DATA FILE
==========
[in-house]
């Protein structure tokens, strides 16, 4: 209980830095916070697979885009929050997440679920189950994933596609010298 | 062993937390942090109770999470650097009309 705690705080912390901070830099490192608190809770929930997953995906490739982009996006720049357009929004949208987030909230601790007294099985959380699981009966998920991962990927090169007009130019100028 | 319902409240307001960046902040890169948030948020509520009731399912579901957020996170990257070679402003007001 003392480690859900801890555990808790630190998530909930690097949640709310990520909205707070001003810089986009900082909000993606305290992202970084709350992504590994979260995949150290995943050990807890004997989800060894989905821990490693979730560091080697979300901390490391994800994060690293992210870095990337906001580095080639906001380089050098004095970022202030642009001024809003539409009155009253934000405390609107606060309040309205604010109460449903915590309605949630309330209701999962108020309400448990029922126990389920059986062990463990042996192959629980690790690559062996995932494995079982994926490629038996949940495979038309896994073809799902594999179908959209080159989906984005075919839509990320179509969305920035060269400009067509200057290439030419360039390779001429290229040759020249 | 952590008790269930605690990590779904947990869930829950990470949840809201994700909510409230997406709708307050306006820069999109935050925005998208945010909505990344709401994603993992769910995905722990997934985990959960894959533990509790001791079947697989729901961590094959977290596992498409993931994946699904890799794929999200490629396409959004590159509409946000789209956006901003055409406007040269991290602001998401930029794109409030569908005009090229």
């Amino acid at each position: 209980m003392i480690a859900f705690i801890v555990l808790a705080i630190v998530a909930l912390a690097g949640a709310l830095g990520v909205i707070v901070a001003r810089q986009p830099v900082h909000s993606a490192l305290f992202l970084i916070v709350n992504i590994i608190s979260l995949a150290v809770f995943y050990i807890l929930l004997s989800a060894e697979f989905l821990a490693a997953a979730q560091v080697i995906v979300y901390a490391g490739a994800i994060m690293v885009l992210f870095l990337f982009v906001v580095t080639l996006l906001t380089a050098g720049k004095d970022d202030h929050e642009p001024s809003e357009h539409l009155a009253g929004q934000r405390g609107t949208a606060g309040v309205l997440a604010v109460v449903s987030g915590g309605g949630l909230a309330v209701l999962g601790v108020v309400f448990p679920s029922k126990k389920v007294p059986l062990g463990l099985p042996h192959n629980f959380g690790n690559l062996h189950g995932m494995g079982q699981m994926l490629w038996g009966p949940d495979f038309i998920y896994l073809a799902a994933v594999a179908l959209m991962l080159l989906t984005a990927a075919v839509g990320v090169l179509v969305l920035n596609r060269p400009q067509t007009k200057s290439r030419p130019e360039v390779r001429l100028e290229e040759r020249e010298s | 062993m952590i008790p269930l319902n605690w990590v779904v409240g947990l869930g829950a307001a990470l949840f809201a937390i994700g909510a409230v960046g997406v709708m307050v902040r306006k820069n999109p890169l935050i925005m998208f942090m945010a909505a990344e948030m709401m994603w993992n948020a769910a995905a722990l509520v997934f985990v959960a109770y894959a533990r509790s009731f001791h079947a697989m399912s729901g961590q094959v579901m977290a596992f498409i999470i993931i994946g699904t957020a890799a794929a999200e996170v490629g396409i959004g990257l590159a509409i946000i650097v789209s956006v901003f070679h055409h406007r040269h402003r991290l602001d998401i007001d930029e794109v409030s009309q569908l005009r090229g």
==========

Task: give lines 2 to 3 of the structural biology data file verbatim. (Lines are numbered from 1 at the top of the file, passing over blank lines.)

């Protein structure tokens, strides 16, 4: 209980830095916070697979885009929050997440679920189950994933596609010298 | 062993937390942090109770999470650097009309 705690705080912390901070830099490192608190809770929930997953995906490739982009996006720049357009929004949208987030909230601790007294099985959380699981009966998920991962990927090169007009130019100028 | 319902409240307001960046902040890169948030948020509520009731399912579901957020996170990257070679402003007001 003392480690859900801890555990808790630190998530909930690097949640709310990520909205707070001003810089986009900082909000993606305290992202970084709350992504590994979260995949150290995943050990807890004997989800060894989905821990490693979730560091080697979300901390490391994800994060690293992210870095990337906001580095080639906001380089050098004095970022202030642009001024809003539409009155009253934000405390609107606060309040309205604010109460449903915590309605949630309330209701999962108020309400448990029922126990389920059986062990463990042996192959629980690790690559062996995932494995079982994926490629038996949940495979038309896994073809799902594999179908959209080159989906984005075919839509990320179509969305920035060269400009067509200057290439030419360039390779001429290229040759020249 | 952590008790269930605690990590779904947990869930829950990470949840809201994700909510409230997406709708307050306006820069999109935050925005998208945010909505990344709401994603993992769910995905722990997934985990959960894959533990509790001791079947697989729901961590094959977290596992498409993931994946699904890799794929999200490629396409959004590159509409946000789209956006901003055409406007040269991290602001998401930029794109409030569908005009090229």
């Amino acid at each position: 209980m003392i480690a859900f705690i801890v555990l808790a705080i630190v998530a909930l912390a690097g949640a709310l830095g990520v909205i707070v901070a001003r810089q986009p830099v900082h909000s993606a490192l305290f992202l970084i916070v709350n992504i590994i608190s979260l995949a150290v809770f995943y050990i807890l929930l004997s989800a060894e697979f989905l821990a490693a997953a979730q560091v080697i995906v979300y901390a490391g490739a994800i994060m690293v885009l992210f870095l990337f982009v906001v580095t080639l996006l906001t380089a050098g720049k004095d970022d202030h929050e642009p001024s809003e357009h539409l009155a009253g929004q934000r405390g609107t949208a606060g309040v309205l997440a604010v109460v449903s987030g915590g309605g949630l909230a309330v209701l999962g601790v108020v309400f448990p679920s029922k126990k389920v007294p059986l062990g463990l099985p042996h192959n629980f959380g690790n690559l062996h189950g995932m494995g079982q699981m994926l490629w038996g009966p949940d495979f038309i998920y896994l073809a799902a994933v594999a179908l959209m991962l080159l989906t984005a990927a075919v839509g990320v090169l179509v969305l920035n596609r060269p400009q067509t007009k200057s290439r030419p130019e360039v390779r001429l100028e290229e040759r020249e010298s | 062993m952590i008790p269930l319902n605690w990590v779904v409240g947990l869930g829950a307001a990470l949840f809201a937390i994700g909510a409230v960046g997406v709708m307050v902040r306006k820069n999109p890169l935050i925005m998208f942090m945010a909505a990344e948030m709401m994603w993992n948020a769910a995905a722990l509520v997934f985990v959960a109770y894959a533990r509790s009731f001791h079947a697989m399912s729901g961590q094959v579901m977290a596992f498409i999470i993931i994946g699904t957020a890799a794929a999200e996170v490629g396409i959004g990257l590159a509409i946000i650097v789209s956006v901003f070679h055409h406007r040269h402003r991290l602001d998401i007001d930029e794109v409030s009309q569908l005009r090229g």